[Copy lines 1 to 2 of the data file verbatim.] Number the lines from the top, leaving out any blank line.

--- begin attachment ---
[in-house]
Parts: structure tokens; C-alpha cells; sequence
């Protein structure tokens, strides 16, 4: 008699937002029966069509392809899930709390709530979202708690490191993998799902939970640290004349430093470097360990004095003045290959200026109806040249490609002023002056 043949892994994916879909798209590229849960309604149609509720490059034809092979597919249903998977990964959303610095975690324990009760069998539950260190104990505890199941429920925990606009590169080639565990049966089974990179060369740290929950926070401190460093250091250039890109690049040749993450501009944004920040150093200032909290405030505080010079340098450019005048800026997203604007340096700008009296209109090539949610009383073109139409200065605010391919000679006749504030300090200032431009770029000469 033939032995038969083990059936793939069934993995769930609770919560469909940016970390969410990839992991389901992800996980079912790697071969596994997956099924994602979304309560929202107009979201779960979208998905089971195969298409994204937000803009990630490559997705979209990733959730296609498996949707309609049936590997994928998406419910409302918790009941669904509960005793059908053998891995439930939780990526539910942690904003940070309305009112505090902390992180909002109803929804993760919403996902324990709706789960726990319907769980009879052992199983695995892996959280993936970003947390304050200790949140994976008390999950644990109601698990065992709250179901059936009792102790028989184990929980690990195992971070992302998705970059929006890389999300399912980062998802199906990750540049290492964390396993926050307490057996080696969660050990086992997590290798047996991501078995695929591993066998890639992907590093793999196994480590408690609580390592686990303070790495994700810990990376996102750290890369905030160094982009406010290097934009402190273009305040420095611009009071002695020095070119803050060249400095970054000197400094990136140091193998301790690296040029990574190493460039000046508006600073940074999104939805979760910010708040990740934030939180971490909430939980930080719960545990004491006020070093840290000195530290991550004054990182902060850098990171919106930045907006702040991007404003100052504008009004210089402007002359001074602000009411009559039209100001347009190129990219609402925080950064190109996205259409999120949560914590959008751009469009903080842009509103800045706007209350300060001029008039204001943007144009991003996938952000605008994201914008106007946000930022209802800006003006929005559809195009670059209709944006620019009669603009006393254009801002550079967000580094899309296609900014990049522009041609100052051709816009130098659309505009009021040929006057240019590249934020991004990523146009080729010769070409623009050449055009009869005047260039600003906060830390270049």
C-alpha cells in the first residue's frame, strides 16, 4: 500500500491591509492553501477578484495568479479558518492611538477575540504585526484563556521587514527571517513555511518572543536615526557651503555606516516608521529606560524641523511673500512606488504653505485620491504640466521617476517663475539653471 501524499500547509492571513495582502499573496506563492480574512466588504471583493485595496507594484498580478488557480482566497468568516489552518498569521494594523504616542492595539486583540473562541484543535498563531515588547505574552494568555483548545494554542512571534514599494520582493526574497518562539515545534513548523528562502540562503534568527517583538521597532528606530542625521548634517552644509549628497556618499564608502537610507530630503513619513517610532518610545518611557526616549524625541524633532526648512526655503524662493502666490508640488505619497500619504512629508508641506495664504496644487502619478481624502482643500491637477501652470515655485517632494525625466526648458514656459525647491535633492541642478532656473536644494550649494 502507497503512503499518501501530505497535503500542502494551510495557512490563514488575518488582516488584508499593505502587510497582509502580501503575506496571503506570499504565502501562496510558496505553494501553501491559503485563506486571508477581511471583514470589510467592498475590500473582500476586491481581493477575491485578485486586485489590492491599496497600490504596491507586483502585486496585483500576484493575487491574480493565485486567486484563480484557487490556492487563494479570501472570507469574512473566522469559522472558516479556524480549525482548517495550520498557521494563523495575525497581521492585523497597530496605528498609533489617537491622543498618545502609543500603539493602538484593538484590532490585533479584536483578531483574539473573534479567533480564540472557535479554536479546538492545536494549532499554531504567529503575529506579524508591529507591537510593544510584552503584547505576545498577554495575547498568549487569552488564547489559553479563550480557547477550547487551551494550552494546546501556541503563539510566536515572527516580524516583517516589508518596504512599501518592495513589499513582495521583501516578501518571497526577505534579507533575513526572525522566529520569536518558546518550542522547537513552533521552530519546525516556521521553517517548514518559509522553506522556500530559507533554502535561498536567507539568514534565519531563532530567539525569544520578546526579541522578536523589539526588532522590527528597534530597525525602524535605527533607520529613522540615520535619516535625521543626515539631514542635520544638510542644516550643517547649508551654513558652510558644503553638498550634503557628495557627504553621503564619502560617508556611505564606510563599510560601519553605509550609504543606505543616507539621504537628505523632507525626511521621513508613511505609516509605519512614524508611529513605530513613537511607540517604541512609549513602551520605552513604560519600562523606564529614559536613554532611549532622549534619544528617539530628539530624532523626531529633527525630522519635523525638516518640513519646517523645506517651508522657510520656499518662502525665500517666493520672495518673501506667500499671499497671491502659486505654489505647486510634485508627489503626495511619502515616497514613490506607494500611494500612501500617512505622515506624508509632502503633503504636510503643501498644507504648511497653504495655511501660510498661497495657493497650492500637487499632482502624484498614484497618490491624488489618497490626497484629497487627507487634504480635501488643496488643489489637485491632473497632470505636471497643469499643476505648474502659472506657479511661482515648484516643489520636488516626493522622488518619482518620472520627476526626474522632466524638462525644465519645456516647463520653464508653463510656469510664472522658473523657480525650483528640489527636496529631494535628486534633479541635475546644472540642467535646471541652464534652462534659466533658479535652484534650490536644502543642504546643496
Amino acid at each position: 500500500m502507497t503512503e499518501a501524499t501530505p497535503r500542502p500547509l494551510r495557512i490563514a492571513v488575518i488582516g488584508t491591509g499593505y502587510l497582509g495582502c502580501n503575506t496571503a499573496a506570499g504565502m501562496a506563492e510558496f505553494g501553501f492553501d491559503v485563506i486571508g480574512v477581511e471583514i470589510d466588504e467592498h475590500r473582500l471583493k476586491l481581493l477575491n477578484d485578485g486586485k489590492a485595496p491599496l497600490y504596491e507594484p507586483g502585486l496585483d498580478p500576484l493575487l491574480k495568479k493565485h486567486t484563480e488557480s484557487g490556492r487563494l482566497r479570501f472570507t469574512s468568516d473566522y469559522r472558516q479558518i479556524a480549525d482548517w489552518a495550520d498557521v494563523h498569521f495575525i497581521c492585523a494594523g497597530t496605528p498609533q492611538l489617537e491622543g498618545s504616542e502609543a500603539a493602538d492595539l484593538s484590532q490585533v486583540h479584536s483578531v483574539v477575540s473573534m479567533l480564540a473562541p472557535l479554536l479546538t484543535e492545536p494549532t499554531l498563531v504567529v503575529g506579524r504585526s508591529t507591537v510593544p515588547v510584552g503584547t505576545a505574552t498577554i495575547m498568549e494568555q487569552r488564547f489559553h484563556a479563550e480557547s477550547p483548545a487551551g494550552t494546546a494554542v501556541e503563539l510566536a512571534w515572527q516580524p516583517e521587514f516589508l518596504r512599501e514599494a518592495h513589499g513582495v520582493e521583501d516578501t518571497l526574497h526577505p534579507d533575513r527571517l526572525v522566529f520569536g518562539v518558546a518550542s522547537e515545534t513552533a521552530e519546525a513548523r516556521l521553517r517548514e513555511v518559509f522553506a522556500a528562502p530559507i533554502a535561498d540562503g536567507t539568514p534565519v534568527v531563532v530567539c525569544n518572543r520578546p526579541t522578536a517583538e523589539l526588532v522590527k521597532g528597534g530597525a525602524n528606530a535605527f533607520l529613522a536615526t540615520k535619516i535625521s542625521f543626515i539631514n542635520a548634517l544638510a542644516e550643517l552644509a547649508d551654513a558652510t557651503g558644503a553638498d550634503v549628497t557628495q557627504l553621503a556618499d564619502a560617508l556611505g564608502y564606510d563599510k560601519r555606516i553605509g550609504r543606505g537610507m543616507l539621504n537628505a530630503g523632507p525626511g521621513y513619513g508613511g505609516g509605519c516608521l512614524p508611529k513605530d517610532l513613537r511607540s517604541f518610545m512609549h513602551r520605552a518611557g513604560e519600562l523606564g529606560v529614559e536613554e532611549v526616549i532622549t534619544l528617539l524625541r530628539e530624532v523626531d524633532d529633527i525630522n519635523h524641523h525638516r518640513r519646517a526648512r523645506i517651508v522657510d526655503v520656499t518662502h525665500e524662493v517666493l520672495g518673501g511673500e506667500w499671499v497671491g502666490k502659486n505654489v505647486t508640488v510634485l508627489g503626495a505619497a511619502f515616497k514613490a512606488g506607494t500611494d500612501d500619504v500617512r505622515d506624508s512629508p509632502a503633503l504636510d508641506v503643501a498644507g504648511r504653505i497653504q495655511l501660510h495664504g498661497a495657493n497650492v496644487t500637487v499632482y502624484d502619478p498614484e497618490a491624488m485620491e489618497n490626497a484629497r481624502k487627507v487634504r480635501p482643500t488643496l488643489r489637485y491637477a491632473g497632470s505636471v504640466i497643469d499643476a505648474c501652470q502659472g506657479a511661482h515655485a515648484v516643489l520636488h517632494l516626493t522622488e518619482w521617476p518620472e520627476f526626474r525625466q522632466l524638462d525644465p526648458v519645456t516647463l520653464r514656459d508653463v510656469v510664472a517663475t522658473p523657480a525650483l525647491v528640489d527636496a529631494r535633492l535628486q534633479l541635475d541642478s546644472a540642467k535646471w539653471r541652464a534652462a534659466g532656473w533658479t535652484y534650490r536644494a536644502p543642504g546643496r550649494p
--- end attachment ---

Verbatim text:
[in-house]
Parts: structure tokens; C-alpha cells; sequence